NMR spectroscopy has yielded the structures of a number of membrane proteins, including channels12–14, a redox protein15, a kinase16, and the sensory rhodopsin17. For many of these studies, a major issue has been purifying the protein and reconstituting it in a model membrane medium that supports protein solubility and stability. In the case of UCP2, reconstitution in dodecylphosphocholine (DPC) micelles with a small amount of lipids (cardiolipin and dimyristoyl-phosphatidylcholine: DMPC) yielded workable NMR spectra (Fig. 1a&b). We prepared homogeneous UCP2 by passing detergent-solubilized protein through a GDP-analog column, which selects for native protein. Samples used for NMR measurements were at pH 6.5 and contained 5 mM GDP, 150 mM DPC, 1 mM cardiolipin and 2 mM DMPC. Under these conditions, a fluorescence resonance energy transfer (FRET) experiment showed that GDP binds to UCP2 with an apparent KD of ~5 µM (Fig. 1c). When the NMR sample was incorporated into liposomes, it showed fatty-acid activated and GDP-inhibited proton translocation activity (Supplementary Fig. 2). Negative-stain electron microscopy showed monodisperse, channel-like particles (Supplementary Fig. 3).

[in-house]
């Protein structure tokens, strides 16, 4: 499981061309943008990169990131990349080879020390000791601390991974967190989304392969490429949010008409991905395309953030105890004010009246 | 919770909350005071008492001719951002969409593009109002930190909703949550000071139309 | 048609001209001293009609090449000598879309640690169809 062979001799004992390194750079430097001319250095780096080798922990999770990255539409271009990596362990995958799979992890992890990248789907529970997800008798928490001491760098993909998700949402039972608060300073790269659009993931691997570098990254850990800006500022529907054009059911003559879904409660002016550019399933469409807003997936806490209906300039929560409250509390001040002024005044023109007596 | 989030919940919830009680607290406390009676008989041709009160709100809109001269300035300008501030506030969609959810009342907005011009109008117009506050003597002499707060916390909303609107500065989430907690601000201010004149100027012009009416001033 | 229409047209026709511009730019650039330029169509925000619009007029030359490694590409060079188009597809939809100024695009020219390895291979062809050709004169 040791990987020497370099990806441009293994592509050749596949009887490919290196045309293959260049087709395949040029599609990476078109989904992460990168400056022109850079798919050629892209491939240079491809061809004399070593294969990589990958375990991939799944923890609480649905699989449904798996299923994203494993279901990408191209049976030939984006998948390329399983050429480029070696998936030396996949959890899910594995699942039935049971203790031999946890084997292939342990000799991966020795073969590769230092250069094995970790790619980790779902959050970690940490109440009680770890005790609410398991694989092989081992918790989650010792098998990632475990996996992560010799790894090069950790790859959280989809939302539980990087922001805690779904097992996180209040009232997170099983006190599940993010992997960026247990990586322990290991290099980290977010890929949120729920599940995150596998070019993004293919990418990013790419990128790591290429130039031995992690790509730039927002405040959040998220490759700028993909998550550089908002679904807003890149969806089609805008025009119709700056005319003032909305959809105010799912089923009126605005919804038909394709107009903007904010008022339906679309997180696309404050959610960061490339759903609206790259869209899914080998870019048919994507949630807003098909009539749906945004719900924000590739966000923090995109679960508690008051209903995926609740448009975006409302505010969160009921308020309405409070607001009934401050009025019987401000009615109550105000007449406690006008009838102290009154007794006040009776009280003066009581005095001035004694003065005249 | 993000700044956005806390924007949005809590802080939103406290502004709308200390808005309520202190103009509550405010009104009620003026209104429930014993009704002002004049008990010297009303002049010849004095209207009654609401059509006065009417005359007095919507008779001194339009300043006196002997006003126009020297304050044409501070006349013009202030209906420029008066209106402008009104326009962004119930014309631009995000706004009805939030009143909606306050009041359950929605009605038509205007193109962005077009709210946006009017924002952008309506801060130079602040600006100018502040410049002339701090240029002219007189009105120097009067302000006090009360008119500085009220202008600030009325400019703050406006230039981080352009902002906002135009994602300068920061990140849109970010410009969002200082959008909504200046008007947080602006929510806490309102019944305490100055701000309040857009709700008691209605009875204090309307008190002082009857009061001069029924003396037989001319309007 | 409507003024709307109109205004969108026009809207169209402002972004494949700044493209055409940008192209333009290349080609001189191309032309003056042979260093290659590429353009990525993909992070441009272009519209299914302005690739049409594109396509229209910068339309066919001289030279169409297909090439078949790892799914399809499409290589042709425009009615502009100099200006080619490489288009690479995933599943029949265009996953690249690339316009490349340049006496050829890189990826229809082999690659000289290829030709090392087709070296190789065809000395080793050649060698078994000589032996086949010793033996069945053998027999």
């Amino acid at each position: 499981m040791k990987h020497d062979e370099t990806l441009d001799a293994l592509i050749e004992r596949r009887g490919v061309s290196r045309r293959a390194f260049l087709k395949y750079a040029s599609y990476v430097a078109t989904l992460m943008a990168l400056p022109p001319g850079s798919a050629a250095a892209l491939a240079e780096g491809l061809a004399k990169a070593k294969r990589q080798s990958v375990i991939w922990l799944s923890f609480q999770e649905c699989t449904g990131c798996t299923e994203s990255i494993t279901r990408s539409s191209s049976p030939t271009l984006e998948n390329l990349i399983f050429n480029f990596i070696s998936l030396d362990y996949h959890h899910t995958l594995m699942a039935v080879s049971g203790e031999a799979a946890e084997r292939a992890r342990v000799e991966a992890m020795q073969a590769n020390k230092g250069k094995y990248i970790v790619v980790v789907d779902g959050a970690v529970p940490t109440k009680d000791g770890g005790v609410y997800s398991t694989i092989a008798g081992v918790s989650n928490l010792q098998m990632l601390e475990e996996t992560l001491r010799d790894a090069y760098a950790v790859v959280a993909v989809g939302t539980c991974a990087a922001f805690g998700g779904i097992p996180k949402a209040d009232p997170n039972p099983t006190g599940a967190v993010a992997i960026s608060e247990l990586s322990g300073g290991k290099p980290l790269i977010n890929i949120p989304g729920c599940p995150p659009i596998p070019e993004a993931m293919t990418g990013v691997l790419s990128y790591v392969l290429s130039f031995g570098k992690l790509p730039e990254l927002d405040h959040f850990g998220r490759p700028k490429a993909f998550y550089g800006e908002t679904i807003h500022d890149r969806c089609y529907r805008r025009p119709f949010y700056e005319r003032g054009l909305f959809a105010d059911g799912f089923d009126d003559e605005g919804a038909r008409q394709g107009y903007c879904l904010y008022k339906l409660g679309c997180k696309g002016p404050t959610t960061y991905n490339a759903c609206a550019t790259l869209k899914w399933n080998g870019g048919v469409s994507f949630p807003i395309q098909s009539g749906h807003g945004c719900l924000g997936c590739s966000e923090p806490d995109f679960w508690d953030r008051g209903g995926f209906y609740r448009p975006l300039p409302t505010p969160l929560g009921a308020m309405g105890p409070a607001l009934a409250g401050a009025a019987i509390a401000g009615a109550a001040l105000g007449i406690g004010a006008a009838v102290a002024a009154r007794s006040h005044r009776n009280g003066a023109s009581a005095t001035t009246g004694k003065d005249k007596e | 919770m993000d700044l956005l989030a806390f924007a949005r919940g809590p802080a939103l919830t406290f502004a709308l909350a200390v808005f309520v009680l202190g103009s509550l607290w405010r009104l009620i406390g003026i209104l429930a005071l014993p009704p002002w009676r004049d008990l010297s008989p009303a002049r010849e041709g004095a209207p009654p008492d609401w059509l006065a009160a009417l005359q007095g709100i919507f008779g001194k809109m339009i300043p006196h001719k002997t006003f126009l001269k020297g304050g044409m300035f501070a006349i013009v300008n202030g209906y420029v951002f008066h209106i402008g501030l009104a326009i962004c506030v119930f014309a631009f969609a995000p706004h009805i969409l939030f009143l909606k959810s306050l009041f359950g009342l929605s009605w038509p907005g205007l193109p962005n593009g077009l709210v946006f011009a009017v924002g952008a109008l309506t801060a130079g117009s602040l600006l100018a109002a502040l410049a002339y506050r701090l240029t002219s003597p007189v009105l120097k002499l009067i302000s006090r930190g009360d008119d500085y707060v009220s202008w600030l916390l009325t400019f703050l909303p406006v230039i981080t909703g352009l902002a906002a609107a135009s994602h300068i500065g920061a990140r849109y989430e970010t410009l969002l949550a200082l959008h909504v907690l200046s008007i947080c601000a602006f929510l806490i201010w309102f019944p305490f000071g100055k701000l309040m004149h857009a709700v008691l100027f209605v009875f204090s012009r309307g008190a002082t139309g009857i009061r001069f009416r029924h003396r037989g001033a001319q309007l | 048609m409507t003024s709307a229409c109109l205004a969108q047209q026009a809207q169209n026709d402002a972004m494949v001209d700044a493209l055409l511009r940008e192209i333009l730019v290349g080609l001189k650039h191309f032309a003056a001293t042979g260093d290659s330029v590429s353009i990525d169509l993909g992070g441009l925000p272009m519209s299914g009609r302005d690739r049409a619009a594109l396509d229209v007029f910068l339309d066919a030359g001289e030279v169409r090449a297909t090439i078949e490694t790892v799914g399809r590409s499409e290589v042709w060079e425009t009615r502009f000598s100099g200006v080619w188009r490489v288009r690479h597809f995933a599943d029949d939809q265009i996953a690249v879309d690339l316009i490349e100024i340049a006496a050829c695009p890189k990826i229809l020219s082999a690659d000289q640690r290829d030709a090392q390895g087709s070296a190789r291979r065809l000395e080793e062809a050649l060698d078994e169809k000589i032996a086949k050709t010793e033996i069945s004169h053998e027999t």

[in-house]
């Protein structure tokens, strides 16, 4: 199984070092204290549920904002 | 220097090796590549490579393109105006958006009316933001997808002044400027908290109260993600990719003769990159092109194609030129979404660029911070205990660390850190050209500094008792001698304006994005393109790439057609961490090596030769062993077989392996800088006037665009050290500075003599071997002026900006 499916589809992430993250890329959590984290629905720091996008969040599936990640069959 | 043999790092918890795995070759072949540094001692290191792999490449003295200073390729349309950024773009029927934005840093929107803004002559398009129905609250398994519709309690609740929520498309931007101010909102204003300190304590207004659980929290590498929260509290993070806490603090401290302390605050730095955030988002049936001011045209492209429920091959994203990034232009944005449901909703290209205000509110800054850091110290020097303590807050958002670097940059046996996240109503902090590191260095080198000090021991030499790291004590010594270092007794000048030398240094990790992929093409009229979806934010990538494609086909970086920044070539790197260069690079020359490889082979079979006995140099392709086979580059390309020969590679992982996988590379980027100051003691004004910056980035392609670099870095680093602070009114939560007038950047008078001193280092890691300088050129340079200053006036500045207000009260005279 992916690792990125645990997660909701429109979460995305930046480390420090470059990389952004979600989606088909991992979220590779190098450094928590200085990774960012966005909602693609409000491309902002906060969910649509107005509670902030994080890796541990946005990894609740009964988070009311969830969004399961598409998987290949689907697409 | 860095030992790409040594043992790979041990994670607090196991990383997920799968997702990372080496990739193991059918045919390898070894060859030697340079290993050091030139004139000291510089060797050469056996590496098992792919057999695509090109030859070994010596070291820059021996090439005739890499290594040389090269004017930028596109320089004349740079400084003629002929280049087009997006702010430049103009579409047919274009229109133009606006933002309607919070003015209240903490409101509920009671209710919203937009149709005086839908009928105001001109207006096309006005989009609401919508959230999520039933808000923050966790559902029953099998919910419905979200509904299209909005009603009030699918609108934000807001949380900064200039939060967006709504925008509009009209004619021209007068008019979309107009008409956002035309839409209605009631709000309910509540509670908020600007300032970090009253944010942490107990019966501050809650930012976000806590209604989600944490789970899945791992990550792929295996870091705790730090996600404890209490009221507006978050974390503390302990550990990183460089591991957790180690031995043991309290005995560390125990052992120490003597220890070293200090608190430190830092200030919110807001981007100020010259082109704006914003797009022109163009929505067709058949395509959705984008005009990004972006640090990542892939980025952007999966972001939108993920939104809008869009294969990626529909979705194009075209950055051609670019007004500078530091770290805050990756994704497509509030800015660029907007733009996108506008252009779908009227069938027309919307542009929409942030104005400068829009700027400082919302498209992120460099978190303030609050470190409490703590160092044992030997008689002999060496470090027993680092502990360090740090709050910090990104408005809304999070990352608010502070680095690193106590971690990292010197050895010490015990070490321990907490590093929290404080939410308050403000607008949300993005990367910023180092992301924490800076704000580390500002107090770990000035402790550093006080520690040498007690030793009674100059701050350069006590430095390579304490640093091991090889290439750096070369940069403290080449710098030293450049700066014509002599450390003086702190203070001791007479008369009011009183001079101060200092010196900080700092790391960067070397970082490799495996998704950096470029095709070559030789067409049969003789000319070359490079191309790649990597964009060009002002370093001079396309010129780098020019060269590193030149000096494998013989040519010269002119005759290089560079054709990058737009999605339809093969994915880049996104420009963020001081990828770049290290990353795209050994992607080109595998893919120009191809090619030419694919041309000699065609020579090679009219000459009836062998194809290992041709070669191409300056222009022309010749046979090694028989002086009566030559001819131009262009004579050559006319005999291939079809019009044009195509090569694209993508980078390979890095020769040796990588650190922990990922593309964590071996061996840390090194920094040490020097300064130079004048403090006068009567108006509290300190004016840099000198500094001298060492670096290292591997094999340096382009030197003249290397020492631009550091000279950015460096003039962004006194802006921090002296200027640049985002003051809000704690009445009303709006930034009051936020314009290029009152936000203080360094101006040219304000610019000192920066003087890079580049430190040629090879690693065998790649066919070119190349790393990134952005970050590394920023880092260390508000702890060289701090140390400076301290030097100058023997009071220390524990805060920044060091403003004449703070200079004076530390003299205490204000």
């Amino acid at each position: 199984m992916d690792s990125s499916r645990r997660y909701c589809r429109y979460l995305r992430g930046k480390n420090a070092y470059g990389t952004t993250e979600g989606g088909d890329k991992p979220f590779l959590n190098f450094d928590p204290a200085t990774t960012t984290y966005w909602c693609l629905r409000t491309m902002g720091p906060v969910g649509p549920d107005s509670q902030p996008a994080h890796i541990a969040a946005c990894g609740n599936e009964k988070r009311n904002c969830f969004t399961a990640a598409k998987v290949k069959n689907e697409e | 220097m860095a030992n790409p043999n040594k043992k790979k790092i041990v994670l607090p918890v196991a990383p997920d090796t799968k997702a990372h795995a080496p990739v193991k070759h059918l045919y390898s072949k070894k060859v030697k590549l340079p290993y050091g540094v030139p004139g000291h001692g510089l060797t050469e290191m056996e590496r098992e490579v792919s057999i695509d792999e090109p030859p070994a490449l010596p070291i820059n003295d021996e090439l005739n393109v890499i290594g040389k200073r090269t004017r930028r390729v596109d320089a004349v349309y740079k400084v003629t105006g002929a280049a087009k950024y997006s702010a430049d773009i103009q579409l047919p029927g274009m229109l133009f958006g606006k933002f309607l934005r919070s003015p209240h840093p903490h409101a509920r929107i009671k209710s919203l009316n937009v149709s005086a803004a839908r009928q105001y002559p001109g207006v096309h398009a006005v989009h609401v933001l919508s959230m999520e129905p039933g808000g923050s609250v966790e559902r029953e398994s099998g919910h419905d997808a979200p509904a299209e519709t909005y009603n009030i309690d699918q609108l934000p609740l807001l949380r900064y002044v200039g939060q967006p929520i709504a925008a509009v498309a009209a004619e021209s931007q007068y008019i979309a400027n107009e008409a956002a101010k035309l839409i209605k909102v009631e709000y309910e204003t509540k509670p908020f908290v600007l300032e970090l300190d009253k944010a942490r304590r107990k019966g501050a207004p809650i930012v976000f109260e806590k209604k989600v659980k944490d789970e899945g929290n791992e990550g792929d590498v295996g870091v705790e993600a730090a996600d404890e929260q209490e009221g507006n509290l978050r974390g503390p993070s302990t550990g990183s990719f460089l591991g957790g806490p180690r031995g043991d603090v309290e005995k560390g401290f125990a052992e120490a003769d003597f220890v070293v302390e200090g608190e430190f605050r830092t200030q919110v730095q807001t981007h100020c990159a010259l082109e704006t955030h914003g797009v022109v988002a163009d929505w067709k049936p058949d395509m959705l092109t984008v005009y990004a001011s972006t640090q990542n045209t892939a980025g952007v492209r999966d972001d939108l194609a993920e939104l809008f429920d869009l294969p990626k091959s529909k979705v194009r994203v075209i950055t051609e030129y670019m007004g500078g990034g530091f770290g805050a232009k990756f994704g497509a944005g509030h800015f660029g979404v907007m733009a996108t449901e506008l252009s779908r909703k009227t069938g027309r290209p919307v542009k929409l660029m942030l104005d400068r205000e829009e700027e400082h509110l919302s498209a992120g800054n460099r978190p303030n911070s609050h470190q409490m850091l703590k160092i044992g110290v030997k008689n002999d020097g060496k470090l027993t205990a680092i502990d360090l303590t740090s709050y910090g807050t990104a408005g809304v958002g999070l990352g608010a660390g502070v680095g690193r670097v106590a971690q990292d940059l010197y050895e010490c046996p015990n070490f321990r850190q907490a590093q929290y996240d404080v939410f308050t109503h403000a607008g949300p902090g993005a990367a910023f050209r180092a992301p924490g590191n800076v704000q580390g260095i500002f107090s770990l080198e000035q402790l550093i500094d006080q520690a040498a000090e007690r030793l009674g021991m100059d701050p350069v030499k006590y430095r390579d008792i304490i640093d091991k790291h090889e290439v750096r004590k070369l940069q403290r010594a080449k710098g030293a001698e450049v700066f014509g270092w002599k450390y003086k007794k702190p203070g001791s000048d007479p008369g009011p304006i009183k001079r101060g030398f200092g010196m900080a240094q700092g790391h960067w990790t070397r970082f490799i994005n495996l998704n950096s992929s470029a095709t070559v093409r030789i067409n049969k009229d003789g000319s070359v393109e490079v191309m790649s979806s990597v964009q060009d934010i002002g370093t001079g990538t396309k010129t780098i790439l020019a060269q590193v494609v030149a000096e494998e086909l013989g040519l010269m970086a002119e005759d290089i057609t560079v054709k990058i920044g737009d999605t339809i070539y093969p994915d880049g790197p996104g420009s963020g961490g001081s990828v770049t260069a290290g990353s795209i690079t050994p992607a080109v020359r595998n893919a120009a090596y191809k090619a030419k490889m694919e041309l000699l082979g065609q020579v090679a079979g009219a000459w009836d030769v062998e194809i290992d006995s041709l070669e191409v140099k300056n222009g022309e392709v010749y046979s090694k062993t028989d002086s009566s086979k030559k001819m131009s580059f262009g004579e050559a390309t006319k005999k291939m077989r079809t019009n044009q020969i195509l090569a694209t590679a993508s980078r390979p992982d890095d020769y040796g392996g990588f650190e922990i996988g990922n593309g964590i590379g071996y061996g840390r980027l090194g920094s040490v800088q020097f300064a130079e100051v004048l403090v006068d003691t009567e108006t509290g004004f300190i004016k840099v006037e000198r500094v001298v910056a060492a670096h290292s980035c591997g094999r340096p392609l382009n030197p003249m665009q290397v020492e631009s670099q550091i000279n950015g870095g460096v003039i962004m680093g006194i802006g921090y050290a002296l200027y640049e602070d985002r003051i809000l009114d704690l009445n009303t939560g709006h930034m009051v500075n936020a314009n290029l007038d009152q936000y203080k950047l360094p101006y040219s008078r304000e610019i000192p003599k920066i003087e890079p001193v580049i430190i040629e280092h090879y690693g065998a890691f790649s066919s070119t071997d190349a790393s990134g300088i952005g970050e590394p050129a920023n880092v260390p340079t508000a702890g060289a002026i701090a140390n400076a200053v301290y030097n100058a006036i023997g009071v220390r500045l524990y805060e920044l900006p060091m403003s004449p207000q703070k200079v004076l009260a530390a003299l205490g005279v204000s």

Local structure determination by NMR typically involves assigning nuclear Overhauser effect (NOEs) between backbone amide protons and aliphatic protons. In the UCP2 case, it was difficult to collect a sufficient number of unambiguous NOEs because of severe overlap of backbone (1H,15N) resonances. The peaks in the 3D HNCO spectrum are mostly separated, however. The HNCO experiment, which correlates the chemical shifts of backbone 1HN, 15N, and 13C’ nuclides, has been widely used for measuring one-bond residual dipolar couplings (RDCs). For structure determination, we therefore relied on orientation restraints derived from RDCs. In a macromolecule marginally oriented in a magnetic field, RDC between a pair of spin-1/2 nuclides encodes orientations of the internuclear vector connecting the two nuclides. The most effective medium for weakly orienting protein in solution is a liquid crystal formed by large, elongated particles18; for membrane proteins, these particles must also resist a high concentration of detergent. We used DNA nanotubes, constructed by "DNA origami", which can form a stable nematic phase unaffected by detergent19 (Supplementary Fig. 4). The nanotube alignment medium allowed us to measure RDCs for internuclear vectors 1HN-15N (1DNH), 13C’-13Cα (1DC’Cα), and 15N-13C’ (1DNC’) (Fig. 1d; Supplementary Fig. 5). On average, there are 2.2 RDCs per residue for regions with confirmed resonance assignment.